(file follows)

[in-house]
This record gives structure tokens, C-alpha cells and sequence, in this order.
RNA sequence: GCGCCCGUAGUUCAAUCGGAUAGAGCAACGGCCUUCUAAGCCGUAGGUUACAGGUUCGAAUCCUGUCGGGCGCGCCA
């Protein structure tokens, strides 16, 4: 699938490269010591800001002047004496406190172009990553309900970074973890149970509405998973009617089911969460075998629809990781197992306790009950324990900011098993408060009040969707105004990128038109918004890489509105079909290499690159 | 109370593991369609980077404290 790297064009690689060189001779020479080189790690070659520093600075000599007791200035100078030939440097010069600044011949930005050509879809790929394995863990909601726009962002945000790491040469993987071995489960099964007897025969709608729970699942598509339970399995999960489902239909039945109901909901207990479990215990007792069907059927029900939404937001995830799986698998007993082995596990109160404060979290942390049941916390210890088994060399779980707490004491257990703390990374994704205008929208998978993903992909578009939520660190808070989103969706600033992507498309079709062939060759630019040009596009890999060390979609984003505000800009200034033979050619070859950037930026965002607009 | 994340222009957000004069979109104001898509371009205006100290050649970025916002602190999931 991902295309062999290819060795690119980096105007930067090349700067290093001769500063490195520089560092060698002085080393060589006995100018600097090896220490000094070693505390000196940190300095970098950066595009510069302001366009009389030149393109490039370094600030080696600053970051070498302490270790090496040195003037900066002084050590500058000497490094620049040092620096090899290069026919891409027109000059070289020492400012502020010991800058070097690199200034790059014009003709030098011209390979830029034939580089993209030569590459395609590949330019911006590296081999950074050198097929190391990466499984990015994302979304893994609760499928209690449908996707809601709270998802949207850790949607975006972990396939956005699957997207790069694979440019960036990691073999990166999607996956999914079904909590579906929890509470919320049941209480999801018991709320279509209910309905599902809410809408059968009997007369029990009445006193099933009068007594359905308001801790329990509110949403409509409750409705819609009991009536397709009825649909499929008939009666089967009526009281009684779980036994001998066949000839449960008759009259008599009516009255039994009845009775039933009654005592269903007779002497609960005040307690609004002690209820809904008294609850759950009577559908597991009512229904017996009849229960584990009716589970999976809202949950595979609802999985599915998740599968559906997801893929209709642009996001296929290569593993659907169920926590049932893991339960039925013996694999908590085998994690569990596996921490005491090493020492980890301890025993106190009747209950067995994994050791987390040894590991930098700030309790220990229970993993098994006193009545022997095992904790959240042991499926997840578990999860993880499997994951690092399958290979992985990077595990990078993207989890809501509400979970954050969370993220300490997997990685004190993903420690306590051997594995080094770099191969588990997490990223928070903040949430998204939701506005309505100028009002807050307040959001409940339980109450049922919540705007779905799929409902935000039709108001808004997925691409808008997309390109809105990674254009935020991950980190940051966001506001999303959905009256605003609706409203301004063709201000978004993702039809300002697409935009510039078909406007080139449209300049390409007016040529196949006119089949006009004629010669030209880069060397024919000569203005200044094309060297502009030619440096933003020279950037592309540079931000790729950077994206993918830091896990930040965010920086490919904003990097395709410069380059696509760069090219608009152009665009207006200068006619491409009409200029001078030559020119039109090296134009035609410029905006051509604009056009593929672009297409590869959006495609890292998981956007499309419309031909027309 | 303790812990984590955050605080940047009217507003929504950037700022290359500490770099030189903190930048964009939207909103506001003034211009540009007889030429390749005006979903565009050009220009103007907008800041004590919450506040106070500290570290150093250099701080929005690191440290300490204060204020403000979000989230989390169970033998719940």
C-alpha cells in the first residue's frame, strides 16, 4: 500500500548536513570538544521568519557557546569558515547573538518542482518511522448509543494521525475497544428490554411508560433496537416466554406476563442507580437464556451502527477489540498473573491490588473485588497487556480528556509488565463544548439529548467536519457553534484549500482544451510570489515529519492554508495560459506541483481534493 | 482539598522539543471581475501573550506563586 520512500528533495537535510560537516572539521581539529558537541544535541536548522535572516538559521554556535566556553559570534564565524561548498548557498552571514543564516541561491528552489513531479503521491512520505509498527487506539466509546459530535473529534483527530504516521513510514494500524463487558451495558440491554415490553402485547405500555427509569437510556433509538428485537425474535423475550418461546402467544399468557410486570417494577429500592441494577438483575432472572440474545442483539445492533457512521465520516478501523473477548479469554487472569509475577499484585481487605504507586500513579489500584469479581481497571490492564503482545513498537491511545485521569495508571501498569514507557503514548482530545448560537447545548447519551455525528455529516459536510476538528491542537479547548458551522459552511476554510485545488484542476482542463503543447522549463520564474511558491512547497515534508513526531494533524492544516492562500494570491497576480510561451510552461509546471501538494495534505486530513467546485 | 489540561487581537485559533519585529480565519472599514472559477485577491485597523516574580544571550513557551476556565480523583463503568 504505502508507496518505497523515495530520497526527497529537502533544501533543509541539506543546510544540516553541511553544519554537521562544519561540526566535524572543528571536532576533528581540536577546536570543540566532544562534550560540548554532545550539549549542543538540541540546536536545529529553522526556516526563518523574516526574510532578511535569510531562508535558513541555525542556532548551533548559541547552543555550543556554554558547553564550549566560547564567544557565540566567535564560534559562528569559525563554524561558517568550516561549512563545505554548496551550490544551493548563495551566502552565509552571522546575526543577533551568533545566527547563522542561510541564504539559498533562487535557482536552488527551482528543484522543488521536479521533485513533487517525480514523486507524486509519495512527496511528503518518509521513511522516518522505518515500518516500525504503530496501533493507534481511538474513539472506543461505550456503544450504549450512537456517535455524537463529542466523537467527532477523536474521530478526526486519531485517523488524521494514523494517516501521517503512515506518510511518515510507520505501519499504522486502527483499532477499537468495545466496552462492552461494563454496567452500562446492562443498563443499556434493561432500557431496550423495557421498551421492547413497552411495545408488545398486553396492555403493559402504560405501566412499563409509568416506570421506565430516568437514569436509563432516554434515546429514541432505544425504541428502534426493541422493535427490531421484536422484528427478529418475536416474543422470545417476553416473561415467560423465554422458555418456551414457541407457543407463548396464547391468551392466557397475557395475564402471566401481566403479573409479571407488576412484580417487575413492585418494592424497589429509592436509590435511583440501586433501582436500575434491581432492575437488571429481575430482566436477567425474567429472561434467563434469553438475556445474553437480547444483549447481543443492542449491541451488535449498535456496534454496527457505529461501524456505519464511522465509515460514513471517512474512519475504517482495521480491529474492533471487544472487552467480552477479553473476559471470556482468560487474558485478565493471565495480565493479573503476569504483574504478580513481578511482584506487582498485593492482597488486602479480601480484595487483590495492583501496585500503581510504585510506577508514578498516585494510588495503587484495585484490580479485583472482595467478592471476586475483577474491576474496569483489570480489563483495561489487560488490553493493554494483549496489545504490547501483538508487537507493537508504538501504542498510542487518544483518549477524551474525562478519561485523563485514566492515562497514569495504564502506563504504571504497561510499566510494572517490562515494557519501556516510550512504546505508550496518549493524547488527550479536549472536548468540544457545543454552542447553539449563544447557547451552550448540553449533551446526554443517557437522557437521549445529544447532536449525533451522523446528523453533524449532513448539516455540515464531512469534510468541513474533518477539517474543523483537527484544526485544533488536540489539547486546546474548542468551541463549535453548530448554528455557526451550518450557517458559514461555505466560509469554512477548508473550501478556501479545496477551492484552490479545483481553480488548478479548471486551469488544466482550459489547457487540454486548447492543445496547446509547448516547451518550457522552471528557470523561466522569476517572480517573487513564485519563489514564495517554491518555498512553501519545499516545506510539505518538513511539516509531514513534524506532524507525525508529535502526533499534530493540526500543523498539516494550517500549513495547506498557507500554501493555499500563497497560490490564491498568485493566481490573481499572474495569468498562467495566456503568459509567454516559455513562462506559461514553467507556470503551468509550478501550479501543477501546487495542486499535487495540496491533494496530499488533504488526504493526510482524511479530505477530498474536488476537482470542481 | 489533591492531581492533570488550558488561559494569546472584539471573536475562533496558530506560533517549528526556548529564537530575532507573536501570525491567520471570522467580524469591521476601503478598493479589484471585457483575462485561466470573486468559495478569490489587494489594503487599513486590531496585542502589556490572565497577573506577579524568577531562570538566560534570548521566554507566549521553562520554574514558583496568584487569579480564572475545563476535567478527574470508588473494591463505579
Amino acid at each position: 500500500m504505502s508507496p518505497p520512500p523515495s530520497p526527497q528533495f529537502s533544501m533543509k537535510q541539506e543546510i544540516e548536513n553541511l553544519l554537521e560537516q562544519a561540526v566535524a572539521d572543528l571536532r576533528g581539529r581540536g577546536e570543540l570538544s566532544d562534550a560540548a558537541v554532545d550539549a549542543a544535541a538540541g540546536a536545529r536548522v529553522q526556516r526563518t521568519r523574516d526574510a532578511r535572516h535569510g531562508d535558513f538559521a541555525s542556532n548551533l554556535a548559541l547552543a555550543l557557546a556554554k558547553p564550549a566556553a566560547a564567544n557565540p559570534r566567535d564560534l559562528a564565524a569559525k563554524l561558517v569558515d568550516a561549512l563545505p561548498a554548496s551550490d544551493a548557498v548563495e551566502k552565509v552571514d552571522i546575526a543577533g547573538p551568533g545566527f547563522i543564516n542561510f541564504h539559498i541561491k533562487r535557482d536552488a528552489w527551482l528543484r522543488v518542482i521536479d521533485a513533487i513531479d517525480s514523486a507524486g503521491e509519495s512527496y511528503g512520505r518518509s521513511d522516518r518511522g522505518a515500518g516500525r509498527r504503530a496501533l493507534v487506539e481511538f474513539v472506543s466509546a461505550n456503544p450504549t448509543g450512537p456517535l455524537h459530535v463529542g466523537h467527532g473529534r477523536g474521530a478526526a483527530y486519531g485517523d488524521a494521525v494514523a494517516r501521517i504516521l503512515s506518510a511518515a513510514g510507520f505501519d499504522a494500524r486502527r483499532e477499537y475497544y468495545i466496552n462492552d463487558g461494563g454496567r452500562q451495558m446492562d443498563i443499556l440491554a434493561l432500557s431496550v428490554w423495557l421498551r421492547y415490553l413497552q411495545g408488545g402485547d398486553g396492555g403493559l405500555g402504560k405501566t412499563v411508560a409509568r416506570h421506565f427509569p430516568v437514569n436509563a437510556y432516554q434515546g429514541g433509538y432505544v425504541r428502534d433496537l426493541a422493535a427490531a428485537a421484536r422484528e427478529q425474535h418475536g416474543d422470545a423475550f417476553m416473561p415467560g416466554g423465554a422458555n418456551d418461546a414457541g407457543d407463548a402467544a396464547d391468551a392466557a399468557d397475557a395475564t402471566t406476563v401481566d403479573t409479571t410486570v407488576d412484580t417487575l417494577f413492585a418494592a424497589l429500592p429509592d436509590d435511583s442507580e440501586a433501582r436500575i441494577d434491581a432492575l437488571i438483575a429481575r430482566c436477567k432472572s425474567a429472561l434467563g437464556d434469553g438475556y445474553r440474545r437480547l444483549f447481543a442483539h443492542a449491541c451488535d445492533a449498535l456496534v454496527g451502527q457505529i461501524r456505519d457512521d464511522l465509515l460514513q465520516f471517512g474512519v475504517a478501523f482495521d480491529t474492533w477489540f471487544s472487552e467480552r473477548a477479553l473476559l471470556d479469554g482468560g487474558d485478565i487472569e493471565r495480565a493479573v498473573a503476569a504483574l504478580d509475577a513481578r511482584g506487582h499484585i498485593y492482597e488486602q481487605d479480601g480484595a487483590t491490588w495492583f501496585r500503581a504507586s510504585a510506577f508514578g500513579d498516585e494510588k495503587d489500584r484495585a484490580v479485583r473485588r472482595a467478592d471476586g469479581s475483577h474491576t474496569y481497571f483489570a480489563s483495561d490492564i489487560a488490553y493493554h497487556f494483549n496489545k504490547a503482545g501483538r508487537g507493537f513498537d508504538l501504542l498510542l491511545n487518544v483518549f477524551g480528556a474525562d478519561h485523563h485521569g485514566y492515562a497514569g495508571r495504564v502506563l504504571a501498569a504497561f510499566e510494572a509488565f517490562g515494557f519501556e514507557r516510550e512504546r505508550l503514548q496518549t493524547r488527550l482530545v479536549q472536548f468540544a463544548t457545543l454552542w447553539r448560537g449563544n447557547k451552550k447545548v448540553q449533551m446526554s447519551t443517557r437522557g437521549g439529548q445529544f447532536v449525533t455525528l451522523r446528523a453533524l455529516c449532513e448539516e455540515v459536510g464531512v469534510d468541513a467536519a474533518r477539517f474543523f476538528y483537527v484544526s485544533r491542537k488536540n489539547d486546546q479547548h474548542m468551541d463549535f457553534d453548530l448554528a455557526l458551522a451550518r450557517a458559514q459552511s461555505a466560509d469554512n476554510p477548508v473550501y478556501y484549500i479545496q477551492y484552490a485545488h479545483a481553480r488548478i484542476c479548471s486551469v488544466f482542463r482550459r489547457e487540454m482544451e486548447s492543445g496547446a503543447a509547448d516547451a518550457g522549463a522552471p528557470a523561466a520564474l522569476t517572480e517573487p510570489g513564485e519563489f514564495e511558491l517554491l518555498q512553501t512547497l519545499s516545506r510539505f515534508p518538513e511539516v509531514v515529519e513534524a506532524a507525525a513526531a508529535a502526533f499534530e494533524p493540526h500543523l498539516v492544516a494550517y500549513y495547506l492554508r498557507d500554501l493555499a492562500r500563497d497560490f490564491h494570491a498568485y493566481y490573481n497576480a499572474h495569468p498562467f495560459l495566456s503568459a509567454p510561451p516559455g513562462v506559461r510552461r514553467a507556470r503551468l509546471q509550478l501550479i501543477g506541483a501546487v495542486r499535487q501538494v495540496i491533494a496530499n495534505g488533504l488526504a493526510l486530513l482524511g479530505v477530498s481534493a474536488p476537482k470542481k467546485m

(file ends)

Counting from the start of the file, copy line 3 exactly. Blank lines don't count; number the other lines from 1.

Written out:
RNA sequence: GCGCCCGUAGUUCAAUCGGAUAGAGCAACGGCCUUCUAAGCCGUAGGUUACAGGUUCGAAUCCUGUCGGGCGCGCCA